We define the sovereign will of God as what God determines to do or permits or allows to do, apart from what is revealed in Scripture. But we can only know God’s sovereign will after the fact. If you think you know it ahead of time, you might be a good guesser—but that’s all you are—and you can’t make decisions based on that. That’s called mysticism or foolishness—or both.
Third is the permissive will of God. Now, usually, when we talk about God just allowing or permitting something to happen, that is usually something negative. So it’s what God allows to happen, which usually implies something that’s not positive or good, such as sin, evil, rebellion, irresponsibility, corruption, or something like that.
God permits or allows the corruption in the world to work itself out. There are tornadoes and hurricanes and shipwrecks—all kinds of things like that. God allows those things to take place, but, nevertheless, they’re not out of His control.
There are times, though, that we do the right thing the right way. Peter says, “For it is better, if it is the will of God [that would be the permissive will of God], to suffer [allow suffering] for doing good than for doing evil.” So we do the right thing the right way and we get persecuted—we get thrown in jail, we get prosecuted, we lose our job.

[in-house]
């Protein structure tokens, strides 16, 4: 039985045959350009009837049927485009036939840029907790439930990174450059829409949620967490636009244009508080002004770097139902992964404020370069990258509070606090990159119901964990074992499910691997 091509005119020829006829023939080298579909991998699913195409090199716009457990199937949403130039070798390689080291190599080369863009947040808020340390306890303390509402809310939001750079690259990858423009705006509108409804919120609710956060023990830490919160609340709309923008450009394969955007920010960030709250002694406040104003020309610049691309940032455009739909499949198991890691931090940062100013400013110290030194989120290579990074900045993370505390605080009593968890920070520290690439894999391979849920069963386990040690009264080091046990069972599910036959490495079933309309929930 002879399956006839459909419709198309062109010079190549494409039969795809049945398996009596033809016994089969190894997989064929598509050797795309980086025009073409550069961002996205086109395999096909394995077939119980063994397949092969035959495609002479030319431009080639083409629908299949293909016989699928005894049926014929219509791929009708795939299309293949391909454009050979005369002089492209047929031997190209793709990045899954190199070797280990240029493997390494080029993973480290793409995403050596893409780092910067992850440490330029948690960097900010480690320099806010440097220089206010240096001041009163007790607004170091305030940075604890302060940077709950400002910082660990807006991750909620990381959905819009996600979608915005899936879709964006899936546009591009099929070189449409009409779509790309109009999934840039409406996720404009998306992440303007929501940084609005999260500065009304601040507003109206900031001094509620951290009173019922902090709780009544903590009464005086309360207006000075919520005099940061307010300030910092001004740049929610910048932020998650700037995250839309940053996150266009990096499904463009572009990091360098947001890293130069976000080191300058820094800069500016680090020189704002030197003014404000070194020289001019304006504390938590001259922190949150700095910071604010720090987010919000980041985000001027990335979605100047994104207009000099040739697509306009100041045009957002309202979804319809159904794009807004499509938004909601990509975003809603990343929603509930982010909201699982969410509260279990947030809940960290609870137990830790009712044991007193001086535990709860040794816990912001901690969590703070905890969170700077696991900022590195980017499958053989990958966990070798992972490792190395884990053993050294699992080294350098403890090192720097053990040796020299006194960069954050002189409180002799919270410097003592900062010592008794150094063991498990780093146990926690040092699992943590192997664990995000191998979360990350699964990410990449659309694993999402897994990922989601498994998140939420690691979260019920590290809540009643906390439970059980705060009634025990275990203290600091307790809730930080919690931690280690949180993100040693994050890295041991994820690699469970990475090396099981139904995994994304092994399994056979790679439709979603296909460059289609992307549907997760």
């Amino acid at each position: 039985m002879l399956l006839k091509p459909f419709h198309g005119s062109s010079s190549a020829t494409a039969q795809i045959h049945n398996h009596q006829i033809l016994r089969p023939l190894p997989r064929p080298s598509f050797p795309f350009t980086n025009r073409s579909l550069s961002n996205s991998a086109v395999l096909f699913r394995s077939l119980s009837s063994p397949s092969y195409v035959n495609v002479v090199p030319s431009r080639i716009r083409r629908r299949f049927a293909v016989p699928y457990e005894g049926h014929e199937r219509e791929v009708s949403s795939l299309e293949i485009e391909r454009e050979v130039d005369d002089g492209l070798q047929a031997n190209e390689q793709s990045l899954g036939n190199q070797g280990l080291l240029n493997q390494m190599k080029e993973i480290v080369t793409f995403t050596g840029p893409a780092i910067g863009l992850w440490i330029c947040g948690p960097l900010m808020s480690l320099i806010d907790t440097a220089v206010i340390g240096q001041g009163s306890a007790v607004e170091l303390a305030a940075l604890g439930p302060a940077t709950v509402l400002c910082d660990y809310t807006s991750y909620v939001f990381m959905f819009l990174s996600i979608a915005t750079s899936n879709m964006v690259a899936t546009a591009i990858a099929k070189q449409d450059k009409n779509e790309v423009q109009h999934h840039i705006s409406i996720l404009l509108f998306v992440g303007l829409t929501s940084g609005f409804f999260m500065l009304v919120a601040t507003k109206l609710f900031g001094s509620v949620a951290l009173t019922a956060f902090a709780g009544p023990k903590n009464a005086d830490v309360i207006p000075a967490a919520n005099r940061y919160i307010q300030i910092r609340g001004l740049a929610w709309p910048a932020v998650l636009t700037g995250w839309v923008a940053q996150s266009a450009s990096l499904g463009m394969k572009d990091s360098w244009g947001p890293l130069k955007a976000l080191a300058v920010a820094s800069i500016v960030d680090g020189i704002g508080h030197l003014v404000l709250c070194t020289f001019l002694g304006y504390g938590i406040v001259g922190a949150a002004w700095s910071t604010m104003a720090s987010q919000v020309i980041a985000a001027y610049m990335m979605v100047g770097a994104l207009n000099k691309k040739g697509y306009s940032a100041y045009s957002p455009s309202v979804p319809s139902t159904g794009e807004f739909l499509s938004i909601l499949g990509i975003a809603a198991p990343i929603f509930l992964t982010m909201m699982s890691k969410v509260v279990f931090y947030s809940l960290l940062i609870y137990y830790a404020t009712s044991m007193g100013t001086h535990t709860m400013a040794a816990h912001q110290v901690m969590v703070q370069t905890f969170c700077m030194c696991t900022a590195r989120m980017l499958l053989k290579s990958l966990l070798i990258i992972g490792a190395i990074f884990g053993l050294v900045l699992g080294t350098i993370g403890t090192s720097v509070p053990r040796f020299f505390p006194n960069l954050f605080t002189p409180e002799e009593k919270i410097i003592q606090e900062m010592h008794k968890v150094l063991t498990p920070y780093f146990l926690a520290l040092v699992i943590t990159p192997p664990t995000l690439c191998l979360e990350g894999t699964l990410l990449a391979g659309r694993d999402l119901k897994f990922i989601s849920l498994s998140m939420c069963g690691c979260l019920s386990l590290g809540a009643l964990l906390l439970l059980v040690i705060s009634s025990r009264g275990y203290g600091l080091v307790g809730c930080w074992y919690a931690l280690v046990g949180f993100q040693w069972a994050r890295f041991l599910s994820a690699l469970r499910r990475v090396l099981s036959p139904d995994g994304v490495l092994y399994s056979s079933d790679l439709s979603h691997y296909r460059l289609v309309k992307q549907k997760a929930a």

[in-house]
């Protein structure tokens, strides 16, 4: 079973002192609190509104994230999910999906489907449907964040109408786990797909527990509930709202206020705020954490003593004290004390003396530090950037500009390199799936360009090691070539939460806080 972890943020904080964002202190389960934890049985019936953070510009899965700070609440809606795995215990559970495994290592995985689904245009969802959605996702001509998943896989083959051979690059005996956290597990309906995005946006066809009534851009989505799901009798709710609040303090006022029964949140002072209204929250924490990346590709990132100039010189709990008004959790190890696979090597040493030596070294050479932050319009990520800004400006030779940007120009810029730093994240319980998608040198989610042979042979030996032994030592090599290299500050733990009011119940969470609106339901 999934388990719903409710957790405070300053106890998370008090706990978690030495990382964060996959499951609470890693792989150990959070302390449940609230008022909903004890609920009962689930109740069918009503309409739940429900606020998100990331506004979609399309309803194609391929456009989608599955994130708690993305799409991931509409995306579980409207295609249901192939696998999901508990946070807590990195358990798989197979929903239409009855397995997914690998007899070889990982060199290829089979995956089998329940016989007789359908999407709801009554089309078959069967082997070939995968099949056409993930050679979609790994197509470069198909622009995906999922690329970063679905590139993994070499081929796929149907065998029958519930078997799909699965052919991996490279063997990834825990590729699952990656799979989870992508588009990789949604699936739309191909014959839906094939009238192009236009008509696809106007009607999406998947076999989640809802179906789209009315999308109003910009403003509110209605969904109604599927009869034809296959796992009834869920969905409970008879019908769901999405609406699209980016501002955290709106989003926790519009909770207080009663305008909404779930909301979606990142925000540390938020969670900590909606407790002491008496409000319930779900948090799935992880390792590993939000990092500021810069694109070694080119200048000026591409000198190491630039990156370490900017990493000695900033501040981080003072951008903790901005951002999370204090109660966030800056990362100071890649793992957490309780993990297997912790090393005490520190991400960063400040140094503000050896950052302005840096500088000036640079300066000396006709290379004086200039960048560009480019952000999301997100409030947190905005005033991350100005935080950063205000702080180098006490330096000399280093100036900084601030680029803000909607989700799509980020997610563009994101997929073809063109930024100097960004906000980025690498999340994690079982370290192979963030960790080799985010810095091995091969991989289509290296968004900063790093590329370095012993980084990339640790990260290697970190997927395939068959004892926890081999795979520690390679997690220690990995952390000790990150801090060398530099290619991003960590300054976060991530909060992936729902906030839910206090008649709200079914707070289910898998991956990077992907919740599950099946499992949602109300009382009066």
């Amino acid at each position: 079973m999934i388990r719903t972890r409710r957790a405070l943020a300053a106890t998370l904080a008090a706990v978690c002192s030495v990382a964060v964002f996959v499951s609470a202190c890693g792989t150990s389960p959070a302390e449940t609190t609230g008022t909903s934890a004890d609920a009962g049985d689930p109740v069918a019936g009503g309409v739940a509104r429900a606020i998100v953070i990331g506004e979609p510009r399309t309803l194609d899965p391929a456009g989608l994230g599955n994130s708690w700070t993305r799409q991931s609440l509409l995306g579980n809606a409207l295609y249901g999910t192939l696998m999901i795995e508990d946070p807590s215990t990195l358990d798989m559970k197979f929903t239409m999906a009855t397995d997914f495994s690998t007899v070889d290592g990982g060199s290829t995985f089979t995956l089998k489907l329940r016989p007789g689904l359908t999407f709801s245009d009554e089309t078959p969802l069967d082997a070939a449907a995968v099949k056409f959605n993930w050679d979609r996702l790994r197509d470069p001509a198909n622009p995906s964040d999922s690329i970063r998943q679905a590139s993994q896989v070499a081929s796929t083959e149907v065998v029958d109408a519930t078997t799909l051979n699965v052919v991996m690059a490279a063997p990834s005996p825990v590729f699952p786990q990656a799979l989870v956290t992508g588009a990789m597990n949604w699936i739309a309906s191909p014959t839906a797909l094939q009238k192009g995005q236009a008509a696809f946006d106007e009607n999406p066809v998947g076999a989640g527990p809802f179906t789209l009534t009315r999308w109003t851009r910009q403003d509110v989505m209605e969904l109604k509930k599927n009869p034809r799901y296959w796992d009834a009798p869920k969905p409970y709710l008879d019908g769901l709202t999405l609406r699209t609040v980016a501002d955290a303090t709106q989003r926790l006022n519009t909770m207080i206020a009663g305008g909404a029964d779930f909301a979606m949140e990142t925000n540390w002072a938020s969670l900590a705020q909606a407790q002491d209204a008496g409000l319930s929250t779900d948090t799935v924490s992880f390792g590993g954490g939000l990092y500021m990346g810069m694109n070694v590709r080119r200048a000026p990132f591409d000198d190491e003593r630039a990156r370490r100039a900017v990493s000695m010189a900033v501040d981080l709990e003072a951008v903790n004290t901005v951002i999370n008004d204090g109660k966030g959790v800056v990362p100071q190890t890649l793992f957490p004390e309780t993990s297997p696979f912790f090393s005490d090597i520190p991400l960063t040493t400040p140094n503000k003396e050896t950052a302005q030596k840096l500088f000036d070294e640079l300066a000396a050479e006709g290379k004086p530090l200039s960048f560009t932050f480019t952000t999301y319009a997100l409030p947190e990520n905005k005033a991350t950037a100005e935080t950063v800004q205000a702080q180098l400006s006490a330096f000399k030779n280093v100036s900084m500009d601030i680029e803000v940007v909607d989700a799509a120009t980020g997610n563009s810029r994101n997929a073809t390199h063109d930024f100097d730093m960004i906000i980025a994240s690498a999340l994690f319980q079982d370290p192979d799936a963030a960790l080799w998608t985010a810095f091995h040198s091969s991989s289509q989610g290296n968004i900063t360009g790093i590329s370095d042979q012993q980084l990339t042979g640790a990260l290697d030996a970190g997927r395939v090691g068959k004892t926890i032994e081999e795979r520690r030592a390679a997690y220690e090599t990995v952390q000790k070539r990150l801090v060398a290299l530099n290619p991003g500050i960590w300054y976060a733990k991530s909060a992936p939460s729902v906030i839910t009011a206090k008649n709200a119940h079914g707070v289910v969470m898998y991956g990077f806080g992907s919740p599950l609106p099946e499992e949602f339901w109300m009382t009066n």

I was reading yesterday a case similar to what happened here in Houston back when we were fighting the bathroom ordinance. Our lovely mayor, Annise Parker, subpoenaed the sermons of five pastors here in Houston and wanted them to give their sermons, their notes, all their study material—everything like that—which is an egregious violation of the First Amendment. Fortunately, we had a strong pastor’s association here that fought that and won.
But now there’s a black Seventh-Day Adventist pastor who worked for some branch of the government in Georgia, and now the Georgia state government is subpoenaing all of his records. He was let go because of his supposed stand against homosexuality and homosexual marriage and a number of other things that weren’t politically correct. Then, after they had let him go, they subpoenaed his sermons and all of this; so that is being fought right now in Georgia.